My little guy is two and a half. The before sleep feeding is hard to stop. It’s like his winding down time. My main motivation for stopping was that I find him extremely irritable the week I have my period. Is that a thing? Or am I imagining it? Thanks!

    • Andrea Tran RN, IBCLC says:

      I can’t say I have heard that it is a thing, but PMS is definitely a thing. It might be that your hormones make you feel less patient with behavior that normally doesn’t bother you.

  • Jenna says:

    I am nursing a 3.5yo and 3mo old, and I’m so overwhelmed! I’ve wanted to wean my 3.5 son for a while now but it’s become this power struggle, he’s very strong willed. He nurses at nap, when he wakes from nap multiple times, bed time, night wakings and morning. I’ve tried to sub cuddles, talking to him about it until I’m blue in the face, etc but anytime I refuse boob he has a huge meltdown, hyperventilating, gagging, throwing himself… I get so stressed out at nap time because I can’t tend to them both, I’ve tried tandem nursing (especially when she was first born) and it’s just too uncomfortable for me. I want to cut out his nap time nursing, because I have such negative feelings towards nursing him now, but his reaction is so extreme, I have no clue what to do!!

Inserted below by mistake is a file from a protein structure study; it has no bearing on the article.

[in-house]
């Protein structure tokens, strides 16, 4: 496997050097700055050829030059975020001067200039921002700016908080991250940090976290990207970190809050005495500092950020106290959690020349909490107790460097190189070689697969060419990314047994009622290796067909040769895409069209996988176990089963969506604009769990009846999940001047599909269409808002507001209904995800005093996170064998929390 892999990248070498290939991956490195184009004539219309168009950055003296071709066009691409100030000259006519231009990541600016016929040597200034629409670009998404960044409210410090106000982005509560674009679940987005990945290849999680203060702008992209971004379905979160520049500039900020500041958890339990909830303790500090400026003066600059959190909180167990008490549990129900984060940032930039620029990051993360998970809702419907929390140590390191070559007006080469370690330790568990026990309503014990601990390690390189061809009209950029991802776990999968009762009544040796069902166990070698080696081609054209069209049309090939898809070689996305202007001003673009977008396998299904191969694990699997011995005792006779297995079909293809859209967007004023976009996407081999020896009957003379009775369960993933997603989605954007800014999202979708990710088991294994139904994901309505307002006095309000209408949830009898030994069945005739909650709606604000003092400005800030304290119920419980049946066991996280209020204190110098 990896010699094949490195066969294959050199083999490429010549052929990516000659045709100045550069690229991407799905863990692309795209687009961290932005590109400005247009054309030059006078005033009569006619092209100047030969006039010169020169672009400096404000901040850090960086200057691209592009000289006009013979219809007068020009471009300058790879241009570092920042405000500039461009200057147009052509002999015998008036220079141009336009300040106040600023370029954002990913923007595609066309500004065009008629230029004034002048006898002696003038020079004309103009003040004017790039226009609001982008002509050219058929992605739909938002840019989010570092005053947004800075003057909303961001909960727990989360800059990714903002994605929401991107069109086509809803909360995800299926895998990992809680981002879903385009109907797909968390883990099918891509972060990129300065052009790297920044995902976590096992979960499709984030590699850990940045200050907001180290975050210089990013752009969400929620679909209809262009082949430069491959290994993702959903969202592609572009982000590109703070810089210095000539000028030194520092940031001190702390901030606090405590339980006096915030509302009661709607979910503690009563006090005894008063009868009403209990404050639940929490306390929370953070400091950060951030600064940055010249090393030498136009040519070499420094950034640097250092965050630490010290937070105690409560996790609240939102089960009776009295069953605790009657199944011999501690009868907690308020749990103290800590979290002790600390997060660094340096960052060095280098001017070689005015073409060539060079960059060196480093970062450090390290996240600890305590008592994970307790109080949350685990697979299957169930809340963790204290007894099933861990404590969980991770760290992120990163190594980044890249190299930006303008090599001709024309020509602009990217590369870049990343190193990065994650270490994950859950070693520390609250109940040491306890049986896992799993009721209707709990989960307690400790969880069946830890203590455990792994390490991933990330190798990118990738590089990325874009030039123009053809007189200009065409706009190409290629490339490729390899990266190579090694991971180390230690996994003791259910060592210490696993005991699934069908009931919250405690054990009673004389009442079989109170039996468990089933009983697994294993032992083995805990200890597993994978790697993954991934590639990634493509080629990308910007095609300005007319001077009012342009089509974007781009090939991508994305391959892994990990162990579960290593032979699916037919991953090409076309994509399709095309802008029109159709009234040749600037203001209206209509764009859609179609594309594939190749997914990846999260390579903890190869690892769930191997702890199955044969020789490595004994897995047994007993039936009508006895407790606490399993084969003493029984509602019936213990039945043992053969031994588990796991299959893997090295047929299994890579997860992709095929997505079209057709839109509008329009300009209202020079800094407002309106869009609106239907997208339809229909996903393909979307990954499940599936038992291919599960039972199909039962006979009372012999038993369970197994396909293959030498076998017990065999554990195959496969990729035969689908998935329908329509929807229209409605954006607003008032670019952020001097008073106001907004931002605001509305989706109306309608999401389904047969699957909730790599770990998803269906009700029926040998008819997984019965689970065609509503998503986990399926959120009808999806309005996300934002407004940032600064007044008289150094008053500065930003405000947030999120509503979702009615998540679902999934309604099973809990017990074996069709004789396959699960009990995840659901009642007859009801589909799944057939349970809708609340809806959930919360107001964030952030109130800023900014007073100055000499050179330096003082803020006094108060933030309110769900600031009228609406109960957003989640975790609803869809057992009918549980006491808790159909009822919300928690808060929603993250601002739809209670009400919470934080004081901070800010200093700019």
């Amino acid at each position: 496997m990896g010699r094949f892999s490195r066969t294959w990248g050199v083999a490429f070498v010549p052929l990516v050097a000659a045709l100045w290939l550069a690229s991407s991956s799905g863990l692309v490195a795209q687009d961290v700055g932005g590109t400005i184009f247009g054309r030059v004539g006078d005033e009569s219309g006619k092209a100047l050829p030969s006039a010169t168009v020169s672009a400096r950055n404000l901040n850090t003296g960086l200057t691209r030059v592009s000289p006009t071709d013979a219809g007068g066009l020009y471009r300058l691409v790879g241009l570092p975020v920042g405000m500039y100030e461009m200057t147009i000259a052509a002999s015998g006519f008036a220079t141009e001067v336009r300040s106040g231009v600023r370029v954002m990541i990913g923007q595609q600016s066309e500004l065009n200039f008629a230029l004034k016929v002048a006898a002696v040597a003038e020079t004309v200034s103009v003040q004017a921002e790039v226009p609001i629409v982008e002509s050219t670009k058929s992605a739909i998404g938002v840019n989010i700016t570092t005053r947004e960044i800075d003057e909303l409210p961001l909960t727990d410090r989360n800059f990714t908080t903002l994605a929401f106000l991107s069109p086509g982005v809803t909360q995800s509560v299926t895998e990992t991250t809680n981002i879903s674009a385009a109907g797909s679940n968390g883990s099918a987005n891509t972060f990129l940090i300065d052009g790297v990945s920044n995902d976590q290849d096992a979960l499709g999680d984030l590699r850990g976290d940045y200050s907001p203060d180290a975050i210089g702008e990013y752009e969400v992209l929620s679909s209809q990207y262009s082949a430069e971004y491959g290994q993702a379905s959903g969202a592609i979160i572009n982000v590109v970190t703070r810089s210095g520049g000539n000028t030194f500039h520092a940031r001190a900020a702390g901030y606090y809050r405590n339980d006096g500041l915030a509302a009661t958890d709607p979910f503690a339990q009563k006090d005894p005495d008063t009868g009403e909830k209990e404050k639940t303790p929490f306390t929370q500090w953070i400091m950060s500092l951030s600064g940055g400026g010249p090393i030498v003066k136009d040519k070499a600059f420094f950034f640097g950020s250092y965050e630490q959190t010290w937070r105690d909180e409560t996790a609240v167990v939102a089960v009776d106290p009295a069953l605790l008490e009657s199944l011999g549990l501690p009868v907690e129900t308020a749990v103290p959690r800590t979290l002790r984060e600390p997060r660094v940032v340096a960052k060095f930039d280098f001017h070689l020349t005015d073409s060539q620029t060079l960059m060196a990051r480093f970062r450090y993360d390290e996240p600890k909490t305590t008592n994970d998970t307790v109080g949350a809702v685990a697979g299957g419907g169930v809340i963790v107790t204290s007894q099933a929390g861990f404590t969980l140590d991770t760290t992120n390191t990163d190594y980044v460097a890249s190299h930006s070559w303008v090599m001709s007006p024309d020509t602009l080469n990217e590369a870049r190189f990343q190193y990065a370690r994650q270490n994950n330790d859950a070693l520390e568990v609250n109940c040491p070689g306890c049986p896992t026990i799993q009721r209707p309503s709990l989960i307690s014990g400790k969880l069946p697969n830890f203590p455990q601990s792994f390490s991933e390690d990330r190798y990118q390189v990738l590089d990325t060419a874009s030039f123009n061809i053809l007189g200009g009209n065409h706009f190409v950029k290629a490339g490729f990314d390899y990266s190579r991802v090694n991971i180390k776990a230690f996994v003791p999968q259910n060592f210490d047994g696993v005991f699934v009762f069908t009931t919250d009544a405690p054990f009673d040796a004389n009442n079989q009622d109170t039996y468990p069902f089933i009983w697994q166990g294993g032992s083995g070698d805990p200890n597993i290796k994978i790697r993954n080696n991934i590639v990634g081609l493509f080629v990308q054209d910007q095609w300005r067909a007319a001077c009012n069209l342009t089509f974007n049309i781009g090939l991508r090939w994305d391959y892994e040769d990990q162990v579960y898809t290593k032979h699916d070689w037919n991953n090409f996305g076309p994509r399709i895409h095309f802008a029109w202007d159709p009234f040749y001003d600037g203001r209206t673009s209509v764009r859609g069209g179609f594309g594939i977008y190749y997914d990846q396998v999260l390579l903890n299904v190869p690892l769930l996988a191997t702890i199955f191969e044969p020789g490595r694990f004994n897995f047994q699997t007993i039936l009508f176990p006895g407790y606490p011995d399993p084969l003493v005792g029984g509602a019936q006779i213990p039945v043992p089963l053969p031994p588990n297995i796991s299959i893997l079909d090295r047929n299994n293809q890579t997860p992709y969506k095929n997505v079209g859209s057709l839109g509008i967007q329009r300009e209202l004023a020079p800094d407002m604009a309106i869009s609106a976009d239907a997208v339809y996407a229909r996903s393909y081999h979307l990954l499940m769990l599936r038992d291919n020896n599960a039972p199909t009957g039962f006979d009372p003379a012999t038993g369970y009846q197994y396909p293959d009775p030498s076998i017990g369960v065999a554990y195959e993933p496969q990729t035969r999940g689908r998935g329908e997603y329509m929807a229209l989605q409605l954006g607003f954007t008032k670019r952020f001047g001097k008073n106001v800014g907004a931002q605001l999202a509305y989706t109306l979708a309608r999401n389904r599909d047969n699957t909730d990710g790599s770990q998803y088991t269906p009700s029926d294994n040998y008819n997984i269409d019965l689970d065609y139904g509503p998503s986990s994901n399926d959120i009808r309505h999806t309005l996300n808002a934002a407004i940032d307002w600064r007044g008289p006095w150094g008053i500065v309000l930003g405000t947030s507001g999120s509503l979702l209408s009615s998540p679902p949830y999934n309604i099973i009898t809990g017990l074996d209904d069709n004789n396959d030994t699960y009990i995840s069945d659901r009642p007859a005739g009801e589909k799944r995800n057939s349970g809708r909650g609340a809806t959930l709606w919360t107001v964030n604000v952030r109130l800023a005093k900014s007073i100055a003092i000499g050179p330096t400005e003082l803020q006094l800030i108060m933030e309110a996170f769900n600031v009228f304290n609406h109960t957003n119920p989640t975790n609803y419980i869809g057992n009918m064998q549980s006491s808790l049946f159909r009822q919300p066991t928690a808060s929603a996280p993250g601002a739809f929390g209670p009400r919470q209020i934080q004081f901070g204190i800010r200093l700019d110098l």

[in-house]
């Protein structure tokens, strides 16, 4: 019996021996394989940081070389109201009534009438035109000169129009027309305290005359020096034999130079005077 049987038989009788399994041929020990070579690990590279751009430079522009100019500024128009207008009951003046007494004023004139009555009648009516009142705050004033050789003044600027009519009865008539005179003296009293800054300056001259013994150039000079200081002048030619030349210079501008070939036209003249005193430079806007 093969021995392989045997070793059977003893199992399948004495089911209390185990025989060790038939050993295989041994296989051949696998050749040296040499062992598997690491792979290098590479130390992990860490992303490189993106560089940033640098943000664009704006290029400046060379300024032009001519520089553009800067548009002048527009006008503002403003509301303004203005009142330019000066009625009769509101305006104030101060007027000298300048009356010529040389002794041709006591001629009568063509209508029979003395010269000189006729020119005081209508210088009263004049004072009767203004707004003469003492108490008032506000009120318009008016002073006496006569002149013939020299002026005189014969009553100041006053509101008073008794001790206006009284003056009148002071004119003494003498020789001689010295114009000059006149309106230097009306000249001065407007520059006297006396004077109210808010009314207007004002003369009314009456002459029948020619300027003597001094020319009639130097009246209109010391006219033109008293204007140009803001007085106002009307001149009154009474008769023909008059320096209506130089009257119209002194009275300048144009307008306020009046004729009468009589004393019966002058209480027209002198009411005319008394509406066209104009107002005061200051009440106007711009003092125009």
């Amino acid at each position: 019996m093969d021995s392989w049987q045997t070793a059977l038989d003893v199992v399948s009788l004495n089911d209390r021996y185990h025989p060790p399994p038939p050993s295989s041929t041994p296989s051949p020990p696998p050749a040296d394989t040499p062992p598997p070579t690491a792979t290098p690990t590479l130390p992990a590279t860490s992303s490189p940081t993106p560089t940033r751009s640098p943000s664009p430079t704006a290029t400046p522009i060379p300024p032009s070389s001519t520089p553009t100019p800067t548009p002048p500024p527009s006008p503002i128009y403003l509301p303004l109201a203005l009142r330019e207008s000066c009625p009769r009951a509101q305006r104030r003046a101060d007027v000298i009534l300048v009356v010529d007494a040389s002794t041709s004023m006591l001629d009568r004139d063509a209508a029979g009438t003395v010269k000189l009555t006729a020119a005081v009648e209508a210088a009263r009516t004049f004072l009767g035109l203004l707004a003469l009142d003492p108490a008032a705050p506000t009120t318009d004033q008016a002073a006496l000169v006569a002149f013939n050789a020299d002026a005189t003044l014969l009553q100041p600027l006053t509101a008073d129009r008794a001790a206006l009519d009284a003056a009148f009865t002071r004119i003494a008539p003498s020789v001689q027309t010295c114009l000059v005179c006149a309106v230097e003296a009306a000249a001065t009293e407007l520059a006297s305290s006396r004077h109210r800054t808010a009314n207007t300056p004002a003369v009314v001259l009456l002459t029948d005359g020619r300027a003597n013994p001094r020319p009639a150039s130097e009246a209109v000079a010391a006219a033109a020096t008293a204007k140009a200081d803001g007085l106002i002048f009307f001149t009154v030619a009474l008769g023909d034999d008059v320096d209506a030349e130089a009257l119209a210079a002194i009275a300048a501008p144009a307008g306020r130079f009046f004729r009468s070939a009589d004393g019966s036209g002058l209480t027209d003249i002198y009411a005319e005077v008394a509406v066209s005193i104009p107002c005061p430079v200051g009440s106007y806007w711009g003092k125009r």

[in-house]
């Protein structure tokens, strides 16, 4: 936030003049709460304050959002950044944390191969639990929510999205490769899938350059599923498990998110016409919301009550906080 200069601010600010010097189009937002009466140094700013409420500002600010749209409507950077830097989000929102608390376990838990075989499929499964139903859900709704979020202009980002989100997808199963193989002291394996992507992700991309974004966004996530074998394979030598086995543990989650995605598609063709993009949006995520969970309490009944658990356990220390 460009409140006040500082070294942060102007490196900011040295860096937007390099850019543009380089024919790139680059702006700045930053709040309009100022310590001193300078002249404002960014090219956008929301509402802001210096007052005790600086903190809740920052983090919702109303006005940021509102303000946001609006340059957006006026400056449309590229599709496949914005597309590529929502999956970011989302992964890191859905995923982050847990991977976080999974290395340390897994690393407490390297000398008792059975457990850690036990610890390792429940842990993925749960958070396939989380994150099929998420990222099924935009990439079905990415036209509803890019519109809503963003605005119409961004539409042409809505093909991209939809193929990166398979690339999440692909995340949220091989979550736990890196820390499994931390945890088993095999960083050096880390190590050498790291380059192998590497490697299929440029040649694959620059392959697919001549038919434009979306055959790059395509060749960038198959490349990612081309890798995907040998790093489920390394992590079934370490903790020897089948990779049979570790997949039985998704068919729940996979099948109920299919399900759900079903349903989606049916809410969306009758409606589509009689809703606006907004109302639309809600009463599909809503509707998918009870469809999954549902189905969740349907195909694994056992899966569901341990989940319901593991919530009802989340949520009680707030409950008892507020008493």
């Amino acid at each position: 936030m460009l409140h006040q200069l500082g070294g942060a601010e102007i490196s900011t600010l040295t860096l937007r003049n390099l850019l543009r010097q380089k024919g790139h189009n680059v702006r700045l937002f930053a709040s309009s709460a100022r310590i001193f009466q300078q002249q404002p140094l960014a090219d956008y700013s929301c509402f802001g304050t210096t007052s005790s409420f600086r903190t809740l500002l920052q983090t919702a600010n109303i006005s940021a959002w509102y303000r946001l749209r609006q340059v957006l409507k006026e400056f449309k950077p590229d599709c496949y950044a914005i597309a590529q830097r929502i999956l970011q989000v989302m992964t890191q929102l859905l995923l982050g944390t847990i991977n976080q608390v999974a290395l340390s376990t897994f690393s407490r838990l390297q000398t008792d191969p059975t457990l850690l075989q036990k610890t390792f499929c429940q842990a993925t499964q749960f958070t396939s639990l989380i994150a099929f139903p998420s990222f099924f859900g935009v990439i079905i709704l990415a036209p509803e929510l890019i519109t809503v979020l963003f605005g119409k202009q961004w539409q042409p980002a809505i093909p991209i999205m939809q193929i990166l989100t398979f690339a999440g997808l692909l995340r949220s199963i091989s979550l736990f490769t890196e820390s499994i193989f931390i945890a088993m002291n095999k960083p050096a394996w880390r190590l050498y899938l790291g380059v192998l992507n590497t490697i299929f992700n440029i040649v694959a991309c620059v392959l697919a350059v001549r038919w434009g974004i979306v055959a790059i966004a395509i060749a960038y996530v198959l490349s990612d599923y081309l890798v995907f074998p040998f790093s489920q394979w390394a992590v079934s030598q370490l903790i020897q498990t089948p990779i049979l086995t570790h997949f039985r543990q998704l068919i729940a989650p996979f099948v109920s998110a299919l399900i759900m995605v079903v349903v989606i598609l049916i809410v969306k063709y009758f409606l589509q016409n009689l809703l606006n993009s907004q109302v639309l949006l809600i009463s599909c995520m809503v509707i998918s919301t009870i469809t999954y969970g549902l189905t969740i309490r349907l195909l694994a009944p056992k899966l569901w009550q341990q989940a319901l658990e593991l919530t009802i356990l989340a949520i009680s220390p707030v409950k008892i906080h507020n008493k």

• Andrea Tran RN, IBCLC says:

      Jenna – so sorry this is happening. Sounds so frustrating Have you tried delaying when he asks? You could start with “in 5 minutes” each time he asks and just keep adding 5 more minutes each day. You could give him a timer to watch to give him something else to focus on.